Tmpfs and ramfs

How it works

Linux uses pages and dentries to cache files and directories
(respectively) temporarily in memory to speed things up. When the
virtual memory subsystem
needs this memory for something else, the caches & dentries are flushed to a
backing store. In the interest of brevity, this store is a block
device, like your hard disk.

When you use either tmpfs or ramfs, there is no backing store.
Trippy.

Differences between tmpfs or ramfs

Only two major things, really.

  1. tmpfs can use swap while ramfs cannot
  2. tmpfs cannot grow dynamically while ramfs can

Using tmpfs or ramfs

tmpfs

A simple tmpfs mount. This will default to half the size of system
memory:

mount -t tmpfs tmpfs /tmp

Mount tmpfs, but limit it to 200MB, owned by user joe and group
fisherman:

mount -t tmpfs tmpfs /mnt/volatile -o size=200M,uid=12,gid=107

The man page also says that you can tweak with block and inode counts
for your mount (nr_blocks and nr_inodes).

ramfs

A simpler gentleman; no mount options whatsoever:

mount -t ramfs ramfs /mnt/volatile

Can you free memory after using it?

With ramfs, there is no backing store.  Files written into ramfs allocate
 dentries and page cache as usual, but there’s nowhere to write them to.
 This means the pages are never marked clean, so they can’t be freed by the
 VM when it’s looking to recycle memory.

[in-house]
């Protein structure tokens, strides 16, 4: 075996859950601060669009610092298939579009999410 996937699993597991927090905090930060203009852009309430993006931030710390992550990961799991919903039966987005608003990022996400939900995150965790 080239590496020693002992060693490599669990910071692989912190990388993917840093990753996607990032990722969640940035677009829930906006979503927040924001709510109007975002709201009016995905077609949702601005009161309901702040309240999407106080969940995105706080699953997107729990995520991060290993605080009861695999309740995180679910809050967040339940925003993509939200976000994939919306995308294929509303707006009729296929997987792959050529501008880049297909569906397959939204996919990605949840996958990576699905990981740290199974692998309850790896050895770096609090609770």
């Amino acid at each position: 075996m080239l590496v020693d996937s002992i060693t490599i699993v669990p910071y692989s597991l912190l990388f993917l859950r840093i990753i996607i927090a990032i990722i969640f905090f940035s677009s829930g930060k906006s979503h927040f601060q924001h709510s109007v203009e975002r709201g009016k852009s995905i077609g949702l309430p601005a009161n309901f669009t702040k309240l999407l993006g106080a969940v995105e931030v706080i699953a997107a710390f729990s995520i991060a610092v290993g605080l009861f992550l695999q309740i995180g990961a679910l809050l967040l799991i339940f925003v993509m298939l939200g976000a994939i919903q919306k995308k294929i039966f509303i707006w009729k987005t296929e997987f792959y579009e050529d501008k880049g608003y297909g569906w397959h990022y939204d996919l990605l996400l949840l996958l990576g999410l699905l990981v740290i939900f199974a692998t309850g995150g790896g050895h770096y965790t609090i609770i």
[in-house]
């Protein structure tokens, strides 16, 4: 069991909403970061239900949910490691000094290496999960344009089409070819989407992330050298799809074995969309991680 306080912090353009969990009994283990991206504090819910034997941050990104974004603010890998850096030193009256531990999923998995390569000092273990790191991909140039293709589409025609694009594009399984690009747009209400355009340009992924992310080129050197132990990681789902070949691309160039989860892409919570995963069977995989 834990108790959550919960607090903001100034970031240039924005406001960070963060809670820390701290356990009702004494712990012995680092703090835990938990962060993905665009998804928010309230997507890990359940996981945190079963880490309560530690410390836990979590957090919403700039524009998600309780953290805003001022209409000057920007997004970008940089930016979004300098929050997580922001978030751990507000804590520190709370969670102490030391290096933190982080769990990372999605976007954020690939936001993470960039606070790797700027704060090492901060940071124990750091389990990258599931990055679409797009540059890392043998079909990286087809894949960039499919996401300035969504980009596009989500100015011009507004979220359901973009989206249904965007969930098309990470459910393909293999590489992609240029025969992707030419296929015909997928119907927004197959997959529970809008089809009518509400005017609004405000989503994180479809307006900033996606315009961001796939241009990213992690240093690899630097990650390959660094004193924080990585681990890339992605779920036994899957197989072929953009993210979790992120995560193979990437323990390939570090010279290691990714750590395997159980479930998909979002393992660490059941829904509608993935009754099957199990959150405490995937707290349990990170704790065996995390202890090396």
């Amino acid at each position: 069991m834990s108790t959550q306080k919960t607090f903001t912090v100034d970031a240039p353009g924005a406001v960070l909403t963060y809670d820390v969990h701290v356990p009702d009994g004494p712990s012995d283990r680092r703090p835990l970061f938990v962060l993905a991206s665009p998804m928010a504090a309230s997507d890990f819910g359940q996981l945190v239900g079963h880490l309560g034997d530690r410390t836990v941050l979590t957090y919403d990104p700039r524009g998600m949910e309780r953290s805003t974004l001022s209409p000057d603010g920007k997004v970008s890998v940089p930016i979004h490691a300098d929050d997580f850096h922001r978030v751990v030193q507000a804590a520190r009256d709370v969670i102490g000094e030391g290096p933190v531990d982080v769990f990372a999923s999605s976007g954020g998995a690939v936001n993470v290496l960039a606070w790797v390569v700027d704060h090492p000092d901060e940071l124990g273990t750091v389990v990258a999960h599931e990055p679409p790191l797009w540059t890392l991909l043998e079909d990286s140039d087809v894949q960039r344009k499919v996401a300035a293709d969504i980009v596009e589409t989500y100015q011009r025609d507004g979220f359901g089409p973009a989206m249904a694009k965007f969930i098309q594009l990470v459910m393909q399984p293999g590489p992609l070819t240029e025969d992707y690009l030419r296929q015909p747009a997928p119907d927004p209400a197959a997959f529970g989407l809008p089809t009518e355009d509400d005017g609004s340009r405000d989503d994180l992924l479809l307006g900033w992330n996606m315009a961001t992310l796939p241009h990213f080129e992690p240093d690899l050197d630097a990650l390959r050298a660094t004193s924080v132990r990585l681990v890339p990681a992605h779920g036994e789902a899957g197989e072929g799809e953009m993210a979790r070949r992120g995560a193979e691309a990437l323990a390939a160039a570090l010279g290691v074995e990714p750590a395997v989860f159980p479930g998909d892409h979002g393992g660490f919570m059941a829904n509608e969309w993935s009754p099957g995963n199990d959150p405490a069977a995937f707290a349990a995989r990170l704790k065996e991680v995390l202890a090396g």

I’m guessing that this is the case with tmpfs as well. You’ll probably
need to reboot the system. However, and to test this, I put two
184,320,000-byte files into /dev/shm and played around with them. Here
are some numbers:

# Before   
MemTotal:      1026888 kB  
MemFree:        376068 kB  
SwapTotal:     2064376 kB  
SwapFree:      1891908 kB  
  
# After copying 2x180MB into 502MB tmpfs mount  
MemTotal:      1026888 kB  
MemFree:         33672 kB  
SwapTotal:     2064376 kB  
SwapFree:      1891908 kB  
  
# After removing one 180MB file  
MemTotal:      1026888 kB  
MemFree:        213364 kB  
SwapTotal:     2064376 kB  
SwapFree:      1891908 kB

Observe that swap hasn’t changed. I also couldn’t get perfect arithmetic
accounting for the free memory, but it seemed close enough. Bottom-line
is that I don’t know what to think of this (yet).

/dev/shm: A ready tmpfs solution

Look at the output of df -ah on most Linux boxes. You’ll see the
highlighted:

Filesystem            Size  Used Avail Use% Mounted on  
/dev/mapper/VolGroup00-LogVol00  
                       73G  2.8G   66G   5% /  
proc                     0     0     0   -  /proc  
sysfs                    0     0     0   -  /sys  
devpts                   0     0     0   -  /dev/pts  
/dev/sda1              99M   25M   70M  26% /boot  
tmpfs                 502M     0  502M   0% /dev/shm
none                     0     0     0   -  /proc/sys/fs/binfmt_misc  
sunrpc                   0     0     0   -  /var/lib/nfs/rpc_pipefs  
/root/tmpfs           191M  176M   15M  93% /root/tmpfs

/dev/shm (shm = shared memory) is automatically mounted to occupy half
your physical memory at most by default. If you’re not happy with
this, go ahead and change it:

mount -o remount,size=1G /dev/shm

Other Points

  • Don‚Äôt ever think that merely mounting tmpfs, ramfs, or
    /dev/shm will actually reserve (or ‚Äėcordon off‚Äô) memory.
  • In low-memory situations, swap is used as a backing store. This
    means that you’re not going to see a huge performance boost with
    tmpfs. And I think you’d appreciate a live (albeit sluggish)
    system rather than one that’s crashed due to a reckless use of
    ramfs. Swings and roundabouts.